6. seanie!

    seanie! Member

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    If I had to worry about my significant other shooting me, I'd probably buy another gun :)
     
  7. Kleanbore

    Kleanbore Moderator Staff Member

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    As Deanimator pointed out this is based on a false premise.

    Also, as I recall, the original contention was that a gun was more likely to kill a family member or friend or acquaintance (than a burglar). i first heard that from Dr. Milton Eisenhower. I later saw something in The American Rifleman to the effect that the stat counted drug dealers who had met each other!
     
  8. sacp81170a

    sacp81170a Member

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    Add to that Kellerman's unnecessarily bloodthirsty assumption that the only thing that counted as a DGU was when the criminal intruder was killed and the ratio is even more out of whack. The great majority of times a gun is presented in the face of a criminal attack it is not even fired and the attack is broken off. According to Kellerman, that doesn't count as a DGU. Again, cherry picking data.
     
  9. Phil Lee

    Phil Lee Member

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    One comment about this thread is that it displays two bad habits of pro-gun commentators. Many of them do not read prior comments (compare #13 with #15) and many do not know a source as well as they think (#13 correctly sources Kleck for 2,500,000 DFUs per year, #5 and #15 incorrectly source the FBI).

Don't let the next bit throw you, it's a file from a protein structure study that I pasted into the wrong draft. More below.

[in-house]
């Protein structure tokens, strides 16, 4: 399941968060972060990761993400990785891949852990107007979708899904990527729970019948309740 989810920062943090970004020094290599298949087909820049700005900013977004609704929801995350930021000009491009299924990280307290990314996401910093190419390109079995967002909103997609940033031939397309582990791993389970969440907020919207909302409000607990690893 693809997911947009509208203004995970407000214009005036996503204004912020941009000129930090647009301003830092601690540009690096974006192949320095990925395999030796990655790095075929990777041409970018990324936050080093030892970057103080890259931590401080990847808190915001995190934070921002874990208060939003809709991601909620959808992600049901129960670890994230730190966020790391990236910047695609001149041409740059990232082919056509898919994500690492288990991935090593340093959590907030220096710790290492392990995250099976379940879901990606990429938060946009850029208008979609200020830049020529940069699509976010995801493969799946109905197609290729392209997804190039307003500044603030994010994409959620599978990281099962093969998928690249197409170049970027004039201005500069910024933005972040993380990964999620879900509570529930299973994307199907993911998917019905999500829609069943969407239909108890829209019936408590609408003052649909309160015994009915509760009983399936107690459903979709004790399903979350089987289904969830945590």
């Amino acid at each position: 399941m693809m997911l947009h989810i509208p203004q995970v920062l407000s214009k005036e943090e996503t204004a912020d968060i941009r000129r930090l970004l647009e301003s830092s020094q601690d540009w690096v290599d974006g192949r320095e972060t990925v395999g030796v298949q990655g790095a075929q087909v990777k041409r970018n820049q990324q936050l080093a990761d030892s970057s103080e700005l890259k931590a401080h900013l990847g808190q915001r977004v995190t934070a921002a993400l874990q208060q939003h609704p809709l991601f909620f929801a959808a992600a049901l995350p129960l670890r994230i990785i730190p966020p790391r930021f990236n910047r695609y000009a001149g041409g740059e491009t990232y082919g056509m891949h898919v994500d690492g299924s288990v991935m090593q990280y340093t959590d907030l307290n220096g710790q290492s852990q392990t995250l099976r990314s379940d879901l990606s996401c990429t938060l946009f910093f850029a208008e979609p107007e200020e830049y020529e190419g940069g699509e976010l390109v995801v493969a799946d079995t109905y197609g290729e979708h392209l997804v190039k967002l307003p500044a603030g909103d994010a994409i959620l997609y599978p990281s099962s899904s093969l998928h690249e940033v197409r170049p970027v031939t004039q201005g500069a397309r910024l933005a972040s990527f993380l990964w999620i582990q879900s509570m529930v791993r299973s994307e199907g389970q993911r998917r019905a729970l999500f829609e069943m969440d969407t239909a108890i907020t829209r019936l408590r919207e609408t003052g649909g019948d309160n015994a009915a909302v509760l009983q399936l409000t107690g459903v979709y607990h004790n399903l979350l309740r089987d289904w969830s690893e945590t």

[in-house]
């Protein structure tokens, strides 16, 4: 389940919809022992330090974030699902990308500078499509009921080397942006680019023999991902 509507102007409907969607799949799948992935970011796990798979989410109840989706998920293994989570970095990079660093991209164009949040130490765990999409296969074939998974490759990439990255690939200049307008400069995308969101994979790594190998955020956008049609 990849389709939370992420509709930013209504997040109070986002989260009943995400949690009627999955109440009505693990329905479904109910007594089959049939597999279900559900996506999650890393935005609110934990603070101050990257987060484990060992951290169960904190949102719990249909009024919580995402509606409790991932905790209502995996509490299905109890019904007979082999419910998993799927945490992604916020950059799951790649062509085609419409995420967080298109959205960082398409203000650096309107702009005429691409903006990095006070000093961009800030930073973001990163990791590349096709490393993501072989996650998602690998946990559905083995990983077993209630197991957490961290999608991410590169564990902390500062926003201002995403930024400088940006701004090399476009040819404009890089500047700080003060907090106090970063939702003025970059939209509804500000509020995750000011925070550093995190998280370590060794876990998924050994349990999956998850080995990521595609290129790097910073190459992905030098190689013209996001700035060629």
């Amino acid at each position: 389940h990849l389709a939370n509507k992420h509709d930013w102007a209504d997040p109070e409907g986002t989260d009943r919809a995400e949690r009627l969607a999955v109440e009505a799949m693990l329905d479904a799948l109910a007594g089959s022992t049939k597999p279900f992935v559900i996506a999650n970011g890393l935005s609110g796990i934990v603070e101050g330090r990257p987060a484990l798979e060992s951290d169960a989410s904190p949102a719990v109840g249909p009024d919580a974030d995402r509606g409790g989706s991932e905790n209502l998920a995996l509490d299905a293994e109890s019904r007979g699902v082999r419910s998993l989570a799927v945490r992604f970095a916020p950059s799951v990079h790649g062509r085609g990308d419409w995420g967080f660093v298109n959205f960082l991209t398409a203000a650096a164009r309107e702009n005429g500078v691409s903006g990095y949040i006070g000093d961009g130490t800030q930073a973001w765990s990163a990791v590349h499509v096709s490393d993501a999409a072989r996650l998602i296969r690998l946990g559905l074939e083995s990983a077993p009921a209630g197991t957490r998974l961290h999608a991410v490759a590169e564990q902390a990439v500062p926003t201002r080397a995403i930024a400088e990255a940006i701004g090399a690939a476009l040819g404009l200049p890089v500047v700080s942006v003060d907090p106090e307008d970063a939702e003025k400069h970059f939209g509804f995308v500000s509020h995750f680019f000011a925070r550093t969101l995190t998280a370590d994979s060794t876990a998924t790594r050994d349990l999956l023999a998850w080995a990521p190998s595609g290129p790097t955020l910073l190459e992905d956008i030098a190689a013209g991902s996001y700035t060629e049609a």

We can all make mistakes, but citing references to original sources is a good habit which #5 and #15 didn't (and they didn't check their sources). This sloppiness by some makes it more difficult for our side since it gives our opponent an error to attack.
     
  10. CountGlockula

    CountGlockula Member

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    The rule of "being fully aware of your target" doesn't apply to some.
     
  11. catspa

    catspa Member

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    News flash, fellas.

    This just in: when so-called "researchers" want to advance some bullshiite argument, they can easily find a statistic to twist into some kind of "evidence" for it. We could ban statistics to prevent them being used to support lying, I suppose, but then anti-gunners would just make up other lies from scratch to replace them.

    Also, don't believe everything you hear on a plane. I sat next to a guy who said, "drinks are free on this flight", and the guy next to him got all excited. When the stewardess brought the drink cart around, I asked for apple juice, the first guy chose coffee, and the other guy ordered two beers for which she charged him 6 bucks apiece. He was all p*ssed off, but the guy next to me just pointed at the coffee and juice (which was free).

    The whole thing reminded me of the one attorney I ever liked (now deceased). He used to say, "I'm not going to lie to you, but listen VERY closely to what I'm saying."

    Anyway, to the OP, your dude had made up his mind. Let him go, and decide for yourself.

    Parker
     
  12. blackops

    blackops Member

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    That comment most likely came from a liberal. They won’t understand the right to bear arms until that right has been taken away. Then they will be knocking on the gun owners doors for protection.
     
  13. foghornl

    foghornl Member